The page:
It all happened one afternoon when I was due to meet some friends at a cafe around the Dunlop Street area. I got there early so I decided to sniff out the place for good food. Then I spotted a big banner in front of Bismillah Biryani that claimed to serve the best dum biryani in Singapore. I was a little sceptical but decided to try it anyway. The restaurant owner, Arif, has been running the restaurant for many years.
Having retired early, he said he was running the business to show Singaporeans what a "real" biryani is about rather than just making money. According to him, the key to a great biryani is basmati rice which is arguably one of the world's most expensive rice. As such there are many attempts to use other types of rice to pass off as basmati. You can't really blame the hawkers if they are to sell a plate of biryani for $3 or more. The most obvious characteristic of basmati is its ability to elongate to at least twice its length when cooked. However, it is not just the lengthening of the rice during cooking that makes a basmati a basmati. The other key characteristic is an alluring fragrance when cooked. There are many fake "basmatis" out there that are cooked with cheap long grain rice that lacks the fragrance of real basmati. It is hard to tell unless you are familiar with basmati rice. A good basmati rice needs to be aged for 2 years in order for the rice to dry properly. When the rice is dried, it should be opaque. The reason you need to age the rice properly is because a dry grain is the key to a great dum biryani as it would readily absorb all the flavours of the spices.
Now, in Singapore, biryani is often called nasi briyani (bri instead of bir). Being an Indian dish, the Malay word, nasi shouldn't even be there. But this shows how biryani has evolved to become a Singaporean variation which incorporates the local Malay influence. So in recent years, some people have tried to differentiate their biryani by calling it "dum" biryani. The word "dum" means that the biryani is cooked by baking the rice with the meat and spices in a large pot. According to Arif, the word "dum" is redundant since all biryani is supposed to be "dum" biryani.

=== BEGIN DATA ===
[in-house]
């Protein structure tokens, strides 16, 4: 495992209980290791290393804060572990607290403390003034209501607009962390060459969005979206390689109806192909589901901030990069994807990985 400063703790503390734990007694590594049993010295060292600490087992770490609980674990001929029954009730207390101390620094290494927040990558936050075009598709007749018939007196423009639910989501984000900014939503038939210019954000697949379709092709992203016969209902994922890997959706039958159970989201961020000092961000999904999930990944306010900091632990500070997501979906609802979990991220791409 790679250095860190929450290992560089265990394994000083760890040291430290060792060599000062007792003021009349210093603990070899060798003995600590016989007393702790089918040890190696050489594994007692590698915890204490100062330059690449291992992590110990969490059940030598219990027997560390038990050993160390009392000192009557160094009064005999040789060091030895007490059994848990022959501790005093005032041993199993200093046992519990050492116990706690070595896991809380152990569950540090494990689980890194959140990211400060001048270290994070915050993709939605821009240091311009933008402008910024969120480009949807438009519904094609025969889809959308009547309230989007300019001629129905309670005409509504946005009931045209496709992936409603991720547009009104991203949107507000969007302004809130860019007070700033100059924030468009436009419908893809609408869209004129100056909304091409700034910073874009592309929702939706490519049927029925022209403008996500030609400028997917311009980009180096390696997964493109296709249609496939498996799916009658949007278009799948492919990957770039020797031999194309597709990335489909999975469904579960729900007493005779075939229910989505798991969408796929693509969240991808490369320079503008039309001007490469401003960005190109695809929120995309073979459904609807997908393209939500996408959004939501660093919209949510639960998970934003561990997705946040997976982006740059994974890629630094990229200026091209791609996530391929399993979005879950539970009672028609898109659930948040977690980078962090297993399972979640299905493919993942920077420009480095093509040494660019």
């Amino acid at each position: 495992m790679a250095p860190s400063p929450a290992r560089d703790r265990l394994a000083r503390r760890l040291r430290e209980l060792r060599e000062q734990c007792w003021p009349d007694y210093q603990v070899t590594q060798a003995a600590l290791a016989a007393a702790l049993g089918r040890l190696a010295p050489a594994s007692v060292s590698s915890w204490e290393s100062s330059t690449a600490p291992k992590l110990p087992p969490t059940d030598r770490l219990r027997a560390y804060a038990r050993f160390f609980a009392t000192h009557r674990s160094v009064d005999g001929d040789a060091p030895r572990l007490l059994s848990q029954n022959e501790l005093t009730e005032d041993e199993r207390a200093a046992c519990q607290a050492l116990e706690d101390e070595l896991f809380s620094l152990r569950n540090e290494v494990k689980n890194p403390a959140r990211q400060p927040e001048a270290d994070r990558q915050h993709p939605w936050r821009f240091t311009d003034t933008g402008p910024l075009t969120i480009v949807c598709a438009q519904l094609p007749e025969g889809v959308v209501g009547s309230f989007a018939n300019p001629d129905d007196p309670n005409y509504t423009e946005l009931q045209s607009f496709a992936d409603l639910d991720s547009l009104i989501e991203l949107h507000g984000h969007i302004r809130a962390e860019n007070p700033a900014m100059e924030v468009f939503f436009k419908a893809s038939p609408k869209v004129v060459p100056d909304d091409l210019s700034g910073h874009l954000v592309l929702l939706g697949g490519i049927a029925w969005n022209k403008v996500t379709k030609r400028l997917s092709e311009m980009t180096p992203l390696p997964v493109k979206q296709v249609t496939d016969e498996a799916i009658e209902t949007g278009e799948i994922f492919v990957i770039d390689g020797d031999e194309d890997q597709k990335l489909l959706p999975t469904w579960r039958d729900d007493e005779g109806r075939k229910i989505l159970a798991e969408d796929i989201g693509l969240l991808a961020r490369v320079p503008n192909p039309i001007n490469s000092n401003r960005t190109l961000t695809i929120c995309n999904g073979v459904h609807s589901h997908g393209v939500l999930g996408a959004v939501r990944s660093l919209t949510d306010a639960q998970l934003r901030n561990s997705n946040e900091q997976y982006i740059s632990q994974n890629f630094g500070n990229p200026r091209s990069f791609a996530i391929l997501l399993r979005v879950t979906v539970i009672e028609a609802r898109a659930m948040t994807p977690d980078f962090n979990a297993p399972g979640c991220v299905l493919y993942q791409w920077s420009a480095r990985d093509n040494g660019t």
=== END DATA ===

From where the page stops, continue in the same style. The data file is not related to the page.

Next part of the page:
The real dum biryani takes a lot of skill in order to get the temperature and cooking time right so that the meat is tender and the rice is not overcooked. A lot of "dum" biryanis actually take short cuts by cooking the rice and the curry separately and combining them together in a big pot to finish off the cooking process. Arif claimed that he is the only person who cooks the rice and the marinated meat in the pot over a charcoal fire with charcoal on top of the pot as well.
I have always said that there is only one ingredient needed for a great dish and that is "passion". It is passion that drives someone like Arif to purchase a professional spice grinder to grind his own spices and procure a whole sheep so that every pot of biryani he cooks contains meat from the same animal. It also takes a lot of confidence not to use any butter or ghee to flavour the rice but to depend solely on good quality spices.
The biryani rice here was cooked well that it absorbed the fragrant spices that it lingered in the mouth for quite a while. I found the mutton to be excellent. It was tender and fragrant and did not have that gamey flavour because the meat had been blanched in hot water before it was marinated. Amazingly the rice was quite light since Arif didn’t use a lot of oil or ghee in the cooking. He did not douse the rice with curry. To do that would be to do injustice to already aromatic and flavourful rice. So if you are expecting to eat your biryani that way, you might be disappointed.
50 Dunlop Street
Opening hours: Daily: 11.30am-10pm